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  • A Report from the Field:Georgia’s War against Contraband and Its Struggle for Territorial Integrity
  • Theresa Freese (bio)

On Nov. 22, 2004, the eve of the first anniversary of Georgia's 2003 "Rose Revolution," President Mikheil Saakashvili reiterated the supreme goal of his presidency: "to reunite Georgia." Portions of the country remain beyond the control of the central government in Tbilisi, with separatist regions supported by the help of regional hegemon Russia and a substantial black market trade. Halting the flow of smuggled goods and keeping Russia at bay are key to restoring Georgia's territorial integrity.

The charismatic Saakashvili came to power after his supporters—democracy-touting, Western-oriented youth—ousted former President Eduard Shevardnadze's corrupt regime, heralding the arrival of a leadership promising to combat crime and corruption, restore the country's territorial unity, and solve the many associated economic and governance problems.

True to his dramatic style, Saakashvili promised to fulfill these aims by swearing his presidential oath on the tomb of David the Builder, a 12th century king who famously united Georgia. Saakashvili achieved early success when Aslan Abashidze, the long-standing, authoritarian leader of Adjara—an autonomous region that flirted with declaring independence—fled to Moscow in April 2004 following economic and political pressures combined with popular demonstrations. Saakashvili then scheduled the return of the breakaway—yet unrecognized—republics of South Ossetia and Abkhazia, in that order. The opening salvos of his campaign targeted the contraband trade, and his government began this work right after his January 2004 inauguration by controversially blowing up "contraband roads" branching out from South Ossetia.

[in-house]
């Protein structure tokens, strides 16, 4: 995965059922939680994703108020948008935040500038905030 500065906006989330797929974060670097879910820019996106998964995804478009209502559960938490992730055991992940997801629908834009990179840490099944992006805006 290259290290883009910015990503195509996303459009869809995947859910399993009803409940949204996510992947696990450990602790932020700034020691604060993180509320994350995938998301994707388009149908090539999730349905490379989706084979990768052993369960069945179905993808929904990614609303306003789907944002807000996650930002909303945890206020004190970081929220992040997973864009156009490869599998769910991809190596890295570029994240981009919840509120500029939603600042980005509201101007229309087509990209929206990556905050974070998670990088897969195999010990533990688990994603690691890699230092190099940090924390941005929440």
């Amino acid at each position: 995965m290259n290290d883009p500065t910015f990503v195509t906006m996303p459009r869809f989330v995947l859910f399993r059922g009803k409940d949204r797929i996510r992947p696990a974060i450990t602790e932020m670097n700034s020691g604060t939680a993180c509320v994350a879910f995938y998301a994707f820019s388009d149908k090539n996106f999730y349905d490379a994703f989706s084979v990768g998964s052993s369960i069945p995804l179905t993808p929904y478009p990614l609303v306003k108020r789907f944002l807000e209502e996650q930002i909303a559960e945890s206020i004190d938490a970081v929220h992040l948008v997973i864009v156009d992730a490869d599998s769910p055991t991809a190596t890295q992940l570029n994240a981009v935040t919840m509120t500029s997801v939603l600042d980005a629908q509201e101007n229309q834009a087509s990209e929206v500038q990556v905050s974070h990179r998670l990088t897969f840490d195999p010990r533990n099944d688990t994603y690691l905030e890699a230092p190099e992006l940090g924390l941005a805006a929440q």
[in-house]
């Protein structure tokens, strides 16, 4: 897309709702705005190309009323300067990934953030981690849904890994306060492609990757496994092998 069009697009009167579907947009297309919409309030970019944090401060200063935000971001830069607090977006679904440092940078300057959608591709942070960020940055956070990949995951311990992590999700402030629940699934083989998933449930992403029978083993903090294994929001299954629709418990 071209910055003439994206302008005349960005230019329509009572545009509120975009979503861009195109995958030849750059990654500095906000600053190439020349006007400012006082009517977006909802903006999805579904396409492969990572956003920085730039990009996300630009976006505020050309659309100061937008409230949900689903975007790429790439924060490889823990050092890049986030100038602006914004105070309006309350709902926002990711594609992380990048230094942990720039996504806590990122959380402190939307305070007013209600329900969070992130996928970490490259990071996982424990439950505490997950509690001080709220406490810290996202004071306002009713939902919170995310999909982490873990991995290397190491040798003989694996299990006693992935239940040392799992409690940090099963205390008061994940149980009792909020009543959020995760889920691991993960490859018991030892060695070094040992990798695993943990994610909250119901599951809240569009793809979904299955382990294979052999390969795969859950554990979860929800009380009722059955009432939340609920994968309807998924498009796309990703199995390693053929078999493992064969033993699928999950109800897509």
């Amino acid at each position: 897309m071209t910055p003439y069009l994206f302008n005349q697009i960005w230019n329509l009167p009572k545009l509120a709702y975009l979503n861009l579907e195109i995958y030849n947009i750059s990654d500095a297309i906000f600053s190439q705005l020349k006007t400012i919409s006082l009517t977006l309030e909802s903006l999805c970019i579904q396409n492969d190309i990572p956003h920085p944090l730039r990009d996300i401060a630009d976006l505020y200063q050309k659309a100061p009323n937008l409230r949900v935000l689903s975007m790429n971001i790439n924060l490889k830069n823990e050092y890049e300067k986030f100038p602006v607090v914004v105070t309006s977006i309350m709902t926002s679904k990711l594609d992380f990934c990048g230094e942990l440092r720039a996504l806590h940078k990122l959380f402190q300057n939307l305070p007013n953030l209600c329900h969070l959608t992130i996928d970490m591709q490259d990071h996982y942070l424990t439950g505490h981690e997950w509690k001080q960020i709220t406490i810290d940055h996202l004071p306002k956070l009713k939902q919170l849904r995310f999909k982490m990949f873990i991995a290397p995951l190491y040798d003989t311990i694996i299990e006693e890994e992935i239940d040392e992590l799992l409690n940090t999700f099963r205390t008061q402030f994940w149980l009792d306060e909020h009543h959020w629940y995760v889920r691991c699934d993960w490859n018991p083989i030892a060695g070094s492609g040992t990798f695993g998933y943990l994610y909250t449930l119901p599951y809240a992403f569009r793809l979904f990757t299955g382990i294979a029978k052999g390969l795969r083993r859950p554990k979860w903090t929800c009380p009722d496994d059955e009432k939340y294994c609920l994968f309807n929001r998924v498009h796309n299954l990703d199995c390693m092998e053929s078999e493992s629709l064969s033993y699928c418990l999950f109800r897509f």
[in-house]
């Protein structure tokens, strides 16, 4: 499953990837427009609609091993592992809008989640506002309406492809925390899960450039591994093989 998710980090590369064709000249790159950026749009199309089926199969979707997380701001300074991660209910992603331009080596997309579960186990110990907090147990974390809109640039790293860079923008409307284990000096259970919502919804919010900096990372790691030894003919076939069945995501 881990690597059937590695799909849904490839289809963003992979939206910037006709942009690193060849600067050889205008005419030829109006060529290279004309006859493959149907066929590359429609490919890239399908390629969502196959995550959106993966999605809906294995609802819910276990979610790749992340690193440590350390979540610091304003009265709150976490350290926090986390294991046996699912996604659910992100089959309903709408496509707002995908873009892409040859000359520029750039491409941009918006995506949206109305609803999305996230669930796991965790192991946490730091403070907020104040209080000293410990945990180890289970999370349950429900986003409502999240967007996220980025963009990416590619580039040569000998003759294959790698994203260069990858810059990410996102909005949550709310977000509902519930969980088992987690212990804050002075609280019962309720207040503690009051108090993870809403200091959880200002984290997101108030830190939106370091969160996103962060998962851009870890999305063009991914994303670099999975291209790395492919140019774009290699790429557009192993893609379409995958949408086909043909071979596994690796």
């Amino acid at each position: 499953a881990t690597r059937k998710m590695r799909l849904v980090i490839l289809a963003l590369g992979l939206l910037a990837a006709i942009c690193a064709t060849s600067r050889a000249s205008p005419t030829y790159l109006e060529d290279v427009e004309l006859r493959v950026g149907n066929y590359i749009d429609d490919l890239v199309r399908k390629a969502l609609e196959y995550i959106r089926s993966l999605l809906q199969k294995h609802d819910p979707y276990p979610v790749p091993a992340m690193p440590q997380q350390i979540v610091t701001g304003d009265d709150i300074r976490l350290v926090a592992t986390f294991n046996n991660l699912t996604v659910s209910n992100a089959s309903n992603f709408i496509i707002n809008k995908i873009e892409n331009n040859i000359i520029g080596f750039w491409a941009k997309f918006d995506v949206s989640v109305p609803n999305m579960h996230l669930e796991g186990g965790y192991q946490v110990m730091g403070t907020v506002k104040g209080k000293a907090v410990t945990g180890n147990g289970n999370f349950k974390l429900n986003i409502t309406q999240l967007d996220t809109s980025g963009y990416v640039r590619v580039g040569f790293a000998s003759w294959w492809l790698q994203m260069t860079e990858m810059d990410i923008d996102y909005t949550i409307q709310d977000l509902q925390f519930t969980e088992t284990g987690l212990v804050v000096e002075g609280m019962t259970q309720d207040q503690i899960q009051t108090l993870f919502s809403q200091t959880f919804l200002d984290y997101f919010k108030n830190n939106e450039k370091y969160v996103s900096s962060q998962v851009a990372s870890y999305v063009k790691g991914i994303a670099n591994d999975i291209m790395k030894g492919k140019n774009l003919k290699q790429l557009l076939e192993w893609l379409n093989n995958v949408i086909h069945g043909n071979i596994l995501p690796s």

"Georgia will be completely free only when the most beautiful flag in the world, the five-cross flag, flies at Roki tunnel and Psou," Saakashvili [End Page 107] said in a reprise of his inauguration promises during the recent anniversary address.

Saakashvili's reference to Roki and Psou, two key border points between the breakaway republics and Russia, is significant: it highlighted the concern that Georgia will not be truly sovereign until it controls its borders with Russia. The only paved roads running from Russia (which paid for their construction) through the Caucasus Mountains to the South Ossetian and Abkhazian capitals of Tskhinvali and Sukhumi, respectively, go by way of Roki and Psou. These "contraband roads" are economic and political lifelines for Georgia's secessionist republics, bridging the mountain divide and carrying Russian products to residents. If blocked, the republics would be isolated, with only Georgia to turn to. Pointing to Russia's heavy financial, political and (alleged) military support for the separatist republics, Georgia complains that it cannot install customs units, border guards or checkpoints inside Ossetian, Abkhazian or Russian-controlled territories and claims that Russia allows a wide assortment of goods and people to pass unnoticed into them.

Once they pass Roki and Psou, the movement of private citizens (or troops) is near impossible to control—and so is contraband. Georgian customs, police and state security officials report that as long as this situation persists, they lose tariff income to the tune of millions annually. (Although no precise figures exist, they claimed losses of $150 million for 2004, or 3 percent of the total Georgian budget.) Further, Georgia cannot verify—or end—Russia's activities within the regions or combat the crime and corruption in the breakaway territories until it is able to monitor the border points. The rebel South Ossetian leadership has rejected outright any negotiations on this point. Saakashvili has offered the republics the "widest possible autonomy" within Georgia; however, both republics rebuff this proposal.

Russia's implicit support for the separatist republics prolongs their unresolved status, fuels separatist leaders' ambitions, and prevents Georgia from achieving its aim of becoming a Western-style democracy with the possibility of joining NATO and the European Union. Indeed, Russia backed these regions both during and after their wars in the early 1990s that led to today's de facto independence. Moreover, Russia's continued intervention in these republics' affairs threatens to lead to full Abkhazian and South Ossetian secession, which would severely weaken and destabilize Georgia. Only the threat of a similar loss of Chechnya appears to prevent Russia from outright...


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